Traveling towards Monterey, I see the first fearless surfers on the beach at Princeton Breakwater. I say “fearless” because during these months the water is very cold. The highway rocks us from bend to curve while we pass countless landscapes of infinite horizons with small beaches and dunes covered by native vegetation. After about fifty miles we arrive at Pigeon Point Lighthouse, which stands above a rock that was named for the ship Carrier Pigeon, which sank here in 1853. The lighthouse, built in 1871, is still an active navigation aid for the Coast Guard.

The winding road traces beaches and cliffs. There is the smell of the sea, the feel of the sea breeze, and the sound of the waves as they strike the mainland. It’s food for the senses. After about 114 miles, we reach our destination: Monterey.

Founded in 1770 under the name El Presidio Real de San Carlos de Monterrey, this city pulses with history. Long before the arrival of the Spaniards, the Rumsen Ohlone tribe lived here, one of seven Ohlone linguistic groups in California. The city also served as the first capital of the state of California, from 1777 to 1849.

As I face the bay and look out over its coastline I try to imagine why the Spanish explorer Sebastián Vizcaíno christened it “Monterey Bay” in 1602. Its records served for it to become a docking port, still used for fishing and recreational boats. Throughout history, many flags have flown here, including the flags of the Rumsen tribe, Spain, Mexico, and the United States. Less known is that for six days, from November 24 to November 29, 1818, the Argentine flag was raised here, when the pirate Hipólito Bouchard, at the service of the United Provinces of South America, took Monterey Bay.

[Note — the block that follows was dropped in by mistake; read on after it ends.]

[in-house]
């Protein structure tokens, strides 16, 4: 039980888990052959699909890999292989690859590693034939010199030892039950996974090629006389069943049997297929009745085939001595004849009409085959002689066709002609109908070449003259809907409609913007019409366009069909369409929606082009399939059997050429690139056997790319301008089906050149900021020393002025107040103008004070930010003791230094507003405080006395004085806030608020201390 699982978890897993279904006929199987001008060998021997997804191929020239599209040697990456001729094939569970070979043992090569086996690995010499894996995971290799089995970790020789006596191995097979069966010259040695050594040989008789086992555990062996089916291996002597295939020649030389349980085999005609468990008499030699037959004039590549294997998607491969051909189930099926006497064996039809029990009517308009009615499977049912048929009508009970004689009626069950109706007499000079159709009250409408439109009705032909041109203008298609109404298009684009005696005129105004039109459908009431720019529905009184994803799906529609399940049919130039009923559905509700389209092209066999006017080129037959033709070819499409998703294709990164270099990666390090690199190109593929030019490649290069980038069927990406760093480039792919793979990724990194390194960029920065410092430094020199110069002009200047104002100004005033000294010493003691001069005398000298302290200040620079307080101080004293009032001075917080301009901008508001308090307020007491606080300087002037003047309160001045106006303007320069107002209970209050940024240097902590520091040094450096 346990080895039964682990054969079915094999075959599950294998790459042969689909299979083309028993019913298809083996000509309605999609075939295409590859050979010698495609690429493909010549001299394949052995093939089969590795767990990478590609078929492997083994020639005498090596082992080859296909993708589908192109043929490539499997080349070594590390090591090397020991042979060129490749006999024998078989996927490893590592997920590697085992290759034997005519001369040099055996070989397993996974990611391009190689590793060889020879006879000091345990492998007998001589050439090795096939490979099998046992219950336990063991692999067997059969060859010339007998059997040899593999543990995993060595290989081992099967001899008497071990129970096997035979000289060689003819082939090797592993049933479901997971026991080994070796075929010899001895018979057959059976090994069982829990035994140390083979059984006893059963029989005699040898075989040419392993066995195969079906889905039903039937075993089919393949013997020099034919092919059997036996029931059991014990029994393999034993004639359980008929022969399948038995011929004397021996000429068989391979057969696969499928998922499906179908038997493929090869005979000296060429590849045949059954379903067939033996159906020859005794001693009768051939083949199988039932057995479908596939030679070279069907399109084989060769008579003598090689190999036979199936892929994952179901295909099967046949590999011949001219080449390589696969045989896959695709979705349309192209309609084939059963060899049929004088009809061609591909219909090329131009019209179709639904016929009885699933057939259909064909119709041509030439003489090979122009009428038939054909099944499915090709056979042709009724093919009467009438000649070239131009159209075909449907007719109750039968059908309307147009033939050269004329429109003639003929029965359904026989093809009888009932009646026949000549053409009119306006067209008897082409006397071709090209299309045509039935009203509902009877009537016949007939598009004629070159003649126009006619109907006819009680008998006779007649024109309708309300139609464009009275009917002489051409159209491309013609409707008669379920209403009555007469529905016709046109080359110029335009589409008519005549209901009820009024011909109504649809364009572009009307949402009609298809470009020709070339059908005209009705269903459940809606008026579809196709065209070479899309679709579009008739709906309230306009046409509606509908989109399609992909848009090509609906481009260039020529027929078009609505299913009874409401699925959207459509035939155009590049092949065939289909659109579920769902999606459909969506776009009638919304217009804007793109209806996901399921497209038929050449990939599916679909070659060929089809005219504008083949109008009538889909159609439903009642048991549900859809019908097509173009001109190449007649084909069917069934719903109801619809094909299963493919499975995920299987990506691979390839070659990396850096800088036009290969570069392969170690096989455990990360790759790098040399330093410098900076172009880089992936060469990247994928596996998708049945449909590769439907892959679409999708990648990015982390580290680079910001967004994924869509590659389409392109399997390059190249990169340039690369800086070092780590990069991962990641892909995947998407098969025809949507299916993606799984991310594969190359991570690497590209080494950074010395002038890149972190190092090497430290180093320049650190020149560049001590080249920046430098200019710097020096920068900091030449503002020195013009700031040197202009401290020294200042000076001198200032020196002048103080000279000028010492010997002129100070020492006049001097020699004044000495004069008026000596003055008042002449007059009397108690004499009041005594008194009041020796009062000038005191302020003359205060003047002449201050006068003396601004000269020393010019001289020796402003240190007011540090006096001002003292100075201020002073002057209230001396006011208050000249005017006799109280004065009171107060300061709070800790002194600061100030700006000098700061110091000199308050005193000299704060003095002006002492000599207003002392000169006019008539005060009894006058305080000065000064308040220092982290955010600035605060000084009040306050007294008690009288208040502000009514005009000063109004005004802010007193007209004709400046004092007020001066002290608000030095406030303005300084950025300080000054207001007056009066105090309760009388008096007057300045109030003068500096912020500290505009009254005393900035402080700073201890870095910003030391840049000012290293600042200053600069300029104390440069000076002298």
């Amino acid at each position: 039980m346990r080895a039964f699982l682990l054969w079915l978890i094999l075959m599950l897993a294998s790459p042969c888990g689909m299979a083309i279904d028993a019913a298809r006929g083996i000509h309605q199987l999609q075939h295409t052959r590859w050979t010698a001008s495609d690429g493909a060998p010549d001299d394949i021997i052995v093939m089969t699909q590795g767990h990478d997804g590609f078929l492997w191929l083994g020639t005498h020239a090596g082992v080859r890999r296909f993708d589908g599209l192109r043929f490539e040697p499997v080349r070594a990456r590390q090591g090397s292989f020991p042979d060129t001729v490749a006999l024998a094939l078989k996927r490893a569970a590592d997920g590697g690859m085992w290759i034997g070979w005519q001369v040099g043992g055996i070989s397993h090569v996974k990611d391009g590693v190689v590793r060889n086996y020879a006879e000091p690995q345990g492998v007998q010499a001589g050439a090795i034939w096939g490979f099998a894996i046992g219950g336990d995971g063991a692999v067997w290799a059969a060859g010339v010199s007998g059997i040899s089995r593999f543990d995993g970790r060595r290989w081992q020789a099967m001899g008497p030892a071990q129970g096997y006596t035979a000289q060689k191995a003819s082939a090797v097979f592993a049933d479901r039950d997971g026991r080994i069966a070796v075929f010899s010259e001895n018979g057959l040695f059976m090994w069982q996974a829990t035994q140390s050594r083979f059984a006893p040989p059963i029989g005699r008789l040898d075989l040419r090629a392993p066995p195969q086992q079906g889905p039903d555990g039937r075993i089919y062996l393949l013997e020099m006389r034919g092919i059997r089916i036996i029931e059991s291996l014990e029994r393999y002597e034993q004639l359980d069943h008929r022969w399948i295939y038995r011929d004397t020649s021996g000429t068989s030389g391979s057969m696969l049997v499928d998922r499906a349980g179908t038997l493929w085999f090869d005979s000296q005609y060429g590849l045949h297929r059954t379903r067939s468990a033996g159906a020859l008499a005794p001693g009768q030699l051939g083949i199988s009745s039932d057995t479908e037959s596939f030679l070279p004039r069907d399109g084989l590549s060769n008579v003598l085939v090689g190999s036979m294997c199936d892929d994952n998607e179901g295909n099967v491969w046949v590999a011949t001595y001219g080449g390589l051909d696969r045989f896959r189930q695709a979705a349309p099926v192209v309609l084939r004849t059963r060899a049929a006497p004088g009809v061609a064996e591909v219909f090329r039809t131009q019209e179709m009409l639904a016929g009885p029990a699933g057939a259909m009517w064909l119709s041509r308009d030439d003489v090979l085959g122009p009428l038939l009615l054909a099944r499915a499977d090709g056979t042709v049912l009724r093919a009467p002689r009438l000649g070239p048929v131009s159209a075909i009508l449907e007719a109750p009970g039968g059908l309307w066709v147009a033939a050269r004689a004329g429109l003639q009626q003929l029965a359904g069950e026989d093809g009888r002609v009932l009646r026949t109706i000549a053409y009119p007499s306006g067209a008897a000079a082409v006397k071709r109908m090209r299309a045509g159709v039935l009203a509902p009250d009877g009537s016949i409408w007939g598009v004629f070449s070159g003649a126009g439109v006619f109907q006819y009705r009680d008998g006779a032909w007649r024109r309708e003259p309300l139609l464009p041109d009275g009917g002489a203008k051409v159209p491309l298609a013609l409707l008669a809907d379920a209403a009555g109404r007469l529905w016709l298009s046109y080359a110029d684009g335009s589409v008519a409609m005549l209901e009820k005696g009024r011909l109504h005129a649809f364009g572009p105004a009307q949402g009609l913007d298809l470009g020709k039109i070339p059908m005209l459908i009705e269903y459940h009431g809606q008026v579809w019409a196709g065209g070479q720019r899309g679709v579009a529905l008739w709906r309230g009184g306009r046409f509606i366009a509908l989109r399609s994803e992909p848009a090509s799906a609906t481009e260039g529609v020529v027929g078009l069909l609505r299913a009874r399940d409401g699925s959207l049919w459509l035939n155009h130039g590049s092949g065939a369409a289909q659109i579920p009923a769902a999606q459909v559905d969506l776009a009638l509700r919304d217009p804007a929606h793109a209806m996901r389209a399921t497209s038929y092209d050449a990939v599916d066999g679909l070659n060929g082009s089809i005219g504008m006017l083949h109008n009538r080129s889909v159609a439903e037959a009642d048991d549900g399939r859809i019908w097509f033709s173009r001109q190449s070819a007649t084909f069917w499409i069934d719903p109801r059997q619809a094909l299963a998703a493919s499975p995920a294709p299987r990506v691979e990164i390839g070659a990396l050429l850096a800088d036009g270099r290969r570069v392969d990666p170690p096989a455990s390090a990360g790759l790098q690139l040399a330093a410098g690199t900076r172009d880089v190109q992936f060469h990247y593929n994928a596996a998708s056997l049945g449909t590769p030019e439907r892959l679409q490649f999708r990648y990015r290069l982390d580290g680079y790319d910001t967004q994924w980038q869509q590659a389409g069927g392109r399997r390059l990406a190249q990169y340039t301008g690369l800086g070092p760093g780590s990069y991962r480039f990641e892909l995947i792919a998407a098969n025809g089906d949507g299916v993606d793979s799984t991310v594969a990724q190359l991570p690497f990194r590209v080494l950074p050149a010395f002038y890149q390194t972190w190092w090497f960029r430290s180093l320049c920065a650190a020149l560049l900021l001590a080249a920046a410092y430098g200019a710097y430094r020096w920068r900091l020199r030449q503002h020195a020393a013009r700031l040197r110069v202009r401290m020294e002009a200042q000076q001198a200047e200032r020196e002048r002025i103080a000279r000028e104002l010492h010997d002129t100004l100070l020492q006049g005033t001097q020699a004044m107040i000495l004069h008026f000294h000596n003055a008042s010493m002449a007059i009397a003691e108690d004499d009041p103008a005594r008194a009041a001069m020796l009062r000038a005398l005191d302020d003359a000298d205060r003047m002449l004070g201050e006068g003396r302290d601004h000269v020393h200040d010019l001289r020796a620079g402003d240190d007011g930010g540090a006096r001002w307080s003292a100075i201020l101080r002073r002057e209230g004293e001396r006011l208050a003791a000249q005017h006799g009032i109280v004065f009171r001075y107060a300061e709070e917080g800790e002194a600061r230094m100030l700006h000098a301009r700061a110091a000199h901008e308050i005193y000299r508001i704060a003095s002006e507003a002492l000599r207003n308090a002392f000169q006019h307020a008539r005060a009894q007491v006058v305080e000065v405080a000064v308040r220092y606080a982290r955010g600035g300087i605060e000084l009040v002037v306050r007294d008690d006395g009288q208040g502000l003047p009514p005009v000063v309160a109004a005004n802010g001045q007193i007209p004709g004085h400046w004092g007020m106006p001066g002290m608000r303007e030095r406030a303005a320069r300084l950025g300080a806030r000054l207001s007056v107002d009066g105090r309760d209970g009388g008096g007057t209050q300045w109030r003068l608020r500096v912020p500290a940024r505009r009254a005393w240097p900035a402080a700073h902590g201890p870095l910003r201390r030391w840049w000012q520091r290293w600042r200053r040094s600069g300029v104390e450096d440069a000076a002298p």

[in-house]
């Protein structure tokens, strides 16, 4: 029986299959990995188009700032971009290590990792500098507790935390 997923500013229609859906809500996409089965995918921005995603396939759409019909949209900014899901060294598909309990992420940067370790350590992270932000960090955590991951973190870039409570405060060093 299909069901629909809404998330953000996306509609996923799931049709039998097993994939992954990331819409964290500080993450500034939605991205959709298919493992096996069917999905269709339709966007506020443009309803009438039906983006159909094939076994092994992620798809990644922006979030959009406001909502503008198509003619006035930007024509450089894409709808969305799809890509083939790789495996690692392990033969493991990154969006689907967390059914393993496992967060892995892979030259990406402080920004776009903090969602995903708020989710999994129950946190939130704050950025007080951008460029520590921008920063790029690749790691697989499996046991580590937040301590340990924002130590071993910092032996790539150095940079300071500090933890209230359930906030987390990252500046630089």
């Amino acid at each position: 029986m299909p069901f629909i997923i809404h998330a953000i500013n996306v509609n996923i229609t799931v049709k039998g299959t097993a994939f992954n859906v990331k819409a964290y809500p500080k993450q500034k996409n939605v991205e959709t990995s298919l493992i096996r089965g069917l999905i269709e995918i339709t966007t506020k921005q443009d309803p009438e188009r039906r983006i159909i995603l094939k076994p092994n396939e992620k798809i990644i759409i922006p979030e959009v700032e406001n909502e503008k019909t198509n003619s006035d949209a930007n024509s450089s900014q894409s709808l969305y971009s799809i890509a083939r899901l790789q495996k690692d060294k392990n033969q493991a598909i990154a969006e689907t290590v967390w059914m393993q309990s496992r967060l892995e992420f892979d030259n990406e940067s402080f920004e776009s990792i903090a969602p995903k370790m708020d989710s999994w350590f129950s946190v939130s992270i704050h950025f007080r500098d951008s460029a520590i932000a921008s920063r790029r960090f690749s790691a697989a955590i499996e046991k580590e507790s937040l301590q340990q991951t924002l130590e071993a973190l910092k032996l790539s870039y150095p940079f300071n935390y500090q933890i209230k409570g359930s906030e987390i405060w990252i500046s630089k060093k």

My ruminations vanish when my nephews urge us to hurry up and get to the aquarium. In the distance I can see Old Fisherman’s Wharf, the old pier where fish were once sold wholesale. Today it is a tourist attraction filled with seafood restaurants, casual outdoor bars, and formal restaurants overlooking the bay… Then we arrive at the Monterey Bay Aquarium, across from the legendary Cannery Row, the street made famous by the writer John Steinbeck in his colorful stories. Today it is home to restaurants, hotels, attractions, and recreational activities.